Trying to achieve gender equality/diversity currently is like charging a wall, the head of a construction company said at the launch of JLT’s “Women at JLT” initiative recently.
“For those first through the wall, there may be blood but don’t focus on the blood, focus on the hole in the wall,” Josephine Sukkar, co-founder and principal of construction company Buildcorp says, referencing a quote from Aaron Sorkin’s movie Moneyball and inspired by Anna Bligh, former Premier of Queensland, in her book Through the Wall.
“Women in this generation … it’s leaving work early, going part-time … we’re the first ones through the wall. We’re making the hole bigger for [the next generation of women].
“You have to live these values all the time. [People have to] see you leave work early … we have to see men doing women’s work, and women have to see women doing men’s work.”
The women-only panel agreed that things have changed but there was still a long way to go.
Elizabeth Ann Macgregor OBE, Director of the Museum of Contemporary Art Australia, who was originally from the UK, says that she encountered a macho culture in Australia, when she arrived 17 years ago, something that she had not been subjected to before.
Reflecting on her experience when she first arrived, she recalls being told by another woman to be “more feminine” and to “tone it down” in meetings. “I was anxious about it for a long time,” Macgregor told the room full of women insurers and brokers.
“Things have changed”, she acknowledges, “but the stereotypes are still there. There’s still a lot we have to do to challenge expectations and stereotypes.”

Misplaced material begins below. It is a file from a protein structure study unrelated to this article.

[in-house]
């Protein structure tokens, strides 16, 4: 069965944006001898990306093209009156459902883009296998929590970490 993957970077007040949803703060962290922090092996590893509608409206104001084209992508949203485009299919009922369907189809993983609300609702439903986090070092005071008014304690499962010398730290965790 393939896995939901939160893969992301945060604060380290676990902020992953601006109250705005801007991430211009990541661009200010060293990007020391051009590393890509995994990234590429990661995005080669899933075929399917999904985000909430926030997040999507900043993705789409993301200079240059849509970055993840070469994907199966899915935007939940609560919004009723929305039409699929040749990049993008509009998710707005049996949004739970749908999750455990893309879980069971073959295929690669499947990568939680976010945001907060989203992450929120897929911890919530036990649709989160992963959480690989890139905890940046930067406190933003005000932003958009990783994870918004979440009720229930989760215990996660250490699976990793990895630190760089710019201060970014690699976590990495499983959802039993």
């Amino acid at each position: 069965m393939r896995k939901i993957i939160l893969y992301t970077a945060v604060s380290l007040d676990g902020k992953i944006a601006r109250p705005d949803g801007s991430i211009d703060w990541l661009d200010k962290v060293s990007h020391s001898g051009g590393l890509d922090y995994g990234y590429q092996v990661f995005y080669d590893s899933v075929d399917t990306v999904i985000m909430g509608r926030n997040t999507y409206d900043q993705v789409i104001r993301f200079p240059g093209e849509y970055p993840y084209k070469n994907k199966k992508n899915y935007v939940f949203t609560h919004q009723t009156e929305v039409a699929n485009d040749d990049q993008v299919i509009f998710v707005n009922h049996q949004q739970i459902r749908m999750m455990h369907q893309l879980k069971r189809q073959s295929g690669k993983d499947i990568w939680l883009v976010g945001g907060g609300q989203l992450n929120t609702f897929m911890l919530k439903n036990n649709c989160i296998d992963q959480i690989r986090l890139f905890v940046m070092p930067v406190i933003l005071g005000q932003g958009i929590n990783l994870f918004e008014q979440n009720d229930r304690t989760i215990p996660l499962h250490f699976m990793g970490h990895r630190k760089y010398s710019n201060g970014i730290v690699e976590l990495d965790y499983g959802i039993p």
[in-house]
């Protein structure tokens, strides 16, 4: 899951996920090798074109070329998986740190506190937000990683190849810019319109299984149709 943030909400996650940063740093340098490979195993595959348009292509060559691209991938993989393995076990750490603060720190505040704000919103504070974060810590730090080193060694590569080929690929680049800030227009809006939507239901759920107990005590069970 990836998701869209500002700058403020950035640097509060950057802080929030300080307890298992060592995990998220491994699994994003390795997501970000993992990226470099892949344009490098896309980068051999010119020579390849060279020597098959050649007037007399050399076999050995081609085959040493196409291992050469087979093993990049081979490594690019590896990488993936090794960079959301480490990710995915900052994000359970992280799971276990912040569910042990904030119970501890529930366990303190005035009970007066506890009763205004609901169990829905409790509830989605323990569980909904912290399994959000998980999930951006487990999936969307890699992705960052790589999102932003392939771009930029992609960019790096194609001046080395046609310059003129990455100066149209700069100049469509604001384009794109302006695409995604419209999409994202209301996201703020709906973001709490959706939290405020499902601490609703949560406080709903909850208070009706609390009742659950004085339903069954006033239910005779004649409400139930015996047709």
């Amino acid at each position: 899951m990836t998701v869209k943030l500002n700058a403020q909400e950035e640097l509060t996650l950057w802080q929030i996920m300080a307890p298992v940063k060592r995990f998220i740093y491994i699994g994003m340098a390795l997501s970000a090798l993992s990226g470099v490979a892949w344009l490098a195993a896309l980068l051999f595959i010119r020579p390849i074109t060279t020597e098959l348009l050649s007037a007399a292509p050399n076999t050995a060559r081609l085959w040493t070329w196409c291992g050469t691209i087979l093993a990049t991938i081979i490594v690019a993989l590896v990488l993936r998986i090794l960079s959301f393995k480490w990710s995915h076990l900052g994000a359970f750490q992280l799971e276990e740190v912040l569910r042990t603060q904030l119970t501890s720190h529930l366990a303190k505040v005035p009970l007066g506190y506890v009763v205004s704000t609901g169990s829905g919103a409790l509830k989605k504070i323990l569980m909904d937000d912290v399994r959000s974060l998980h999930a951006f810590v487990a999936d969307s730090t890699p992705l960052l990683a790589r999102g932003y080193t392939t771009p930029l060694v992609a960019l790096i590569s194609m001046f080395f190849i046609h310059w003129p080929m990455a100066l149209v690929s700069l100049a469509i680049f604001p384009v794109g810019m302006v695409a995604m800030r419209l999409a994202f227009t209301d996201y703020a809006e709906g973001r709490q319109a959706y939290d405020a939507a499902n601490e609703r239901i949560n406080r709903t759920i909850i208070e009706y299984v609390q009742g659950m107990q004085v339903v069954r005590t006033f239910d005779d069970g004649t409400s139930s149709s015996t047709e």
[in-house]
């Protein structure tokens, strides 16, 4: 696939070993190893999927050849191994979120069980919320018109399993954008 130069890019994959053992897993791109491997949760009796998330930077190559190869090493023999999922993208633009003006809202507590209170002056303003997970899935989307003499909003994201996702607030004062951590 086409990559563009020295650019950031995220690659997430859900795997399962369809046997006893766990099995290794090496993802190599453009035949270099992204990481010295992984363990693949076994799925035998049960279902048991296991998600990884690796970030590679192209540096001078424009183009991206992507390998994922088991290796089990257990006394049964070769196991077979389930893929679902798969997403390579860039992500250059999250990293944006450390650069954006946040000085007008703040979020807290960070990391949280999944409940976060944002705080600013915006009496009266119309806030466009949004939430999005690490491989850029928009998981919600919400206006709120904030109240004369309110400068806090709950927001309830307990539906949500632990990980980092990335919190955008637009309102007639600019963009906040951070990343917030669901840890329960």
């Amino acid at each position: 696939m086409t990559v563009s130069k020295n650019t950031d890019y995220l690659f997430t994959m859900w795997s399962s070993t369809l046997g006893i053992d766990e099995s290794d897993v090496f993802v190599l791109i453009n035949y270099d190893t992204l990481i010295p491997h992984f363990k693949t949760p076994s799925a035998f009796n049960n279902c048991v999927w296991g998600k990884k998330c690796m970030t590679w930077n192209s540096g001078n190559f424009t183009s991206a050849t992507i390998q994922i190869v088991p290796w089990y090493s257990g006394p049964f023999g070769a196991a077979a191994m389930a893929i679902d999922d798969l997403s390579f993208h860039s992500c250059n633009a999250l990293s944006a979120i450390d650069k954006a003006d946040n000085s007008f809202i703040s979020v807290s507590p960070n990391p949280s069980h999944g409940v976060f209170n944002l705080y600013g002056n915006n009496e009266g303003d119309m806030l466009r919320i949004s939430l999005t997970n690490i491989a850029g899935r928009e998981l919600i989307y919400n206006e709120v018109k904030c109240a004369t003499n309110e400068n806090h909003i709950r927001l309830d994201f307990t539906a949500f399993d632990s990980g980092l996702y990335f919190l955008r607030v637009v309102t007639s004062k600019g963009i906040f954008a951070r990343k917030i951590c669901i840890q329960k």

Sukkar notes, for example: “It’s challenging to find visible role models [say, in the construction industry] … How do you break into sectors you don’t know? … Girls need visible role models.”
It might be because it starts when girls are in school – they’re not enrolling into STEM (science, technology, engineering, math) subjects – because: “We are not having conversations with girls about coming into construction. We are having conversations with young girls differently.”
While things need to change, for women now leading the charge, Macgregor’s advice is: “Make sure you have the support of people around you. Recognise those who are genuinely supportive of you.”
And then, as Lynne Anderson, CEO of the Australian Paralympic Committee says, “just do it”. “Don’t look at the negatives [and] challenges that are out there,” she advises. “Be kinder to yourself. If you like your job, just do it and don’t let other voices get in the way.”
The panel discussion, part of the “Women at JLT” program, to embrace, support and encourage female talent to build successful careers, was led by Tricia Hobson, Global Vice Chair of Norton Rose Fulbright.
The event was held at JLT’s new offices in Sydney with over 120 JLT employees, clients and underwriters attending.